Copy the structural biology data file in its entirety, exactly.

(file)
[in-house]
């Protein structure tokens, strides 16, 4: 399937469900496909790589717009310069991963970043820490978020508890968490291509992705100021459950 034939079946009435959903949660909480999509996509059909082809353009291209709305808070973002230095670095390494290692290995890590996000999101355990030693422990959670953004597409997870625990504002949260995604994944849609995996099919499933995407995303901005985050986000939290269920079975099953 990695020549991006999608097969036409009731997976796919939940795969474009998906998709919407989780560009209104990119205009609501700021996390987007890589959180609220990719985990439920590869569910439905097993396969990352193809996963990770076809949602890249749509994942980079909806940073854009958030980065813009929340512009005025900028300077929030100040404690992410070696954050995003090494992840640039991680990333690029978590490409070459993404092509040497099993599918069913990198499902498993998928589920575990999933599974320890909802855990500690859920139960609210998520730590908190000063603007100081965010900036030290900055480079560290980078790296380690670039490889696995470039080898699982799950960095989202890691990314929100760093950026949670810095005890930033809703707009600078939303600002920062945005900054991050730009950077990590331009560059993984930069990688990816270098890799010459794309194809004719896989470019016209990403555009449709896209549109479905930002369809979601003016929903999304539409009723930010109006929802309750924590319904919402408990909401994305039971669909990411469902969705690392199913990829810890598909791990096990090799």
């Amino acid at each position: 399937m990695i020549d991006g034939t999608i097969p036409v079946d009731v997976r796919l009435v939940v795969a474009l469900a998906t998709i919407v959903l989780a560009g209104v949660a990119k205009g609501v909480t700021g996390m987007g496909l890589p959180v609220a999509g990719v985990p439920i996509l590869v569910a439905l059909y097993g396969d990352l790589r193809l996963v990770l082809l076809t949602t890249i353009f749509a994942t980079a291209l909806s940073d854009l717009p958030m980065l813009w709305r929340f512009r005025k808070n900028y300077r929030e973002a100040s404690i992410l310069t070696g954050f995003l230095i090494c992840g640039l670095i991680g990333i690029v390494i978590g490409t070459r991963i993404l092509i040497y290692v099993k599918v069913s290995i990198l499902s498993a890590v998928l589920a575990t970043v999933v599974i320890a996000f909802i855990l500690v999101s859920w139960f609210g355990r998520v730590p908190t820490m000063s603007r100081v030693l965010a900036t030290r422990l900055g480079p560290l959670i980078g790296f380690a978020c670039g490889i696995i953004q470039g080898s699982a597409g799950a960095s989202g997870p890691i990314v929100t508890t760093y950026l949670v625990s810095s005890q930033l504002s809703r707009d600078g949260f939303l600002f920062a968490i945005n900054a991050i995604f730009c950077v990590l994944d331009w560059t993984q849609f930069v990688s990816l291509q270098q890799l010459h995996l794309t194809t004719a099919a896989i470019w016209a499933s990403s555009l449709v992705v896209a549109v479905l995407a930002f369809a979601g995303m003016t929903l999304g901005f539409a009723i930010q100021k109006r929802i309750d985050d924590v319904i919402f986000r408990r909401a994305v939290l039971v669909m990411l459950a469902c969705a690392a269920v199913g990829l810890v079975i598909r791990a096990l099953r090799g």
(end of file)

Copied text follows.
[in-house]
């Protein structure tokens, strides 16, 4: 399937469900496909790589717009310069991963970043820490978020508890968490291509992705100021459950 034939079946009435959903949660909480999509996509059909082809353009291209709305808070973002230095670095390494290692290995890590996000999101355990030693422990959670953004597409997870625990504002949260995604994944849609995996099919499933995407995303901005985050986000939290269920079975099953 990695020549991006999608097969036409009731997976796919939940795969474009998906998709919407989780560009209104990119205009609501700021996390987007890589959180609220990719985990439920590869569910439905097993396969990352193809996963990770076809949602890249749509994942980079909806940073854009958030980065813009929340512009005025900028300077929030100040404690992410070696954050995003090494992840640039991680990333690029978590490409070459993404092509040497099993599918069913990198499902498993998928589920575990999933599974320890909802855990500690859920139960609210998520730590908190000063603007100081965010900036030290900055480079560290980078790296380690670039490889696995470039080898699982799950960095989202890691990314929100760093950026949670810095005890930033809703707009600078939303600002920062945005900054991050730009950077990590331009560059993984930069990688990816270098890799010459794309194809004719896989470019016209990403555009449709896209549109479905930002369809979601003016929903999304539409009723930010109006929802309750924590319904919402408990909401994305039971669909990411469902969705690392199913990829810890598909791990096990090799």
């Amino acid at each position: 399937m990695i020549d991006g034939t999608i097969p036409v079946d009731v997976r796919l009435v939940v795969a474009l469900a998906t998709i919407v959903l989780a560009g209104v949660a990119k205009g609501v909480t700021g996390m987007g496909l890589p959180v609220a999509g990719v985990p439920i996509l590869v569910a439905l059909y097993g396969d990352l790589r193809l996963v990770l082809l076809t949602t890249i353009f749509a994942t980079a291209l909806s940073d854009l717009p958030m980065l813009w709305r929340f512009r005025k808070n900028y300077r929030e973002a100040s404690i992410l310069t070696g954050f995003l230095i090494c992840g640039l670095i991680g990333i690029v390494i978590g490409t070459r991963i993404l092509i040497y290692v099993k599918v069913s290995i990198l499902s498993a890590v998928l589920a575990t970043v999933v599974i320890a996000f909802i855990l500690v999101s859920w139960f609210g355990r998520v730590p908190t820490m000063s603007r100081v030693l965010a900036t030290r422990l900055g480079p560290l959670i980078g790296f380690a978020c670039g490889i696995i953004q470039g080898s699982a597409g799950a960095s989202g997870p890691i990314v929100t508890t760093y950026l949670v625990s810095s005890q930033l504002s809703r707009d600078g949260f939303l600002f920062a968490i945005n900054a991050i995604f730009c950077v990590l994944d331009w560059t993984q849609f930069v990688s990816l291509q270098q890799l010459h995996l794309t194809t004719a099919a896989i470019w016209a499933s990403s555009l449709v992705v896209a549109v479905l995407a930002f369809a979601g995303m003016t929903l999304g901005f539409a009723i930010q100021k109006r929802i309750d985050d924590v319904i919402f986000r408990r909401a994305v939290l039971v669909m990411l459950a469902c969705a690392a269920v199913g990829l810890v079975i598909r791990a096990l099953r090799g």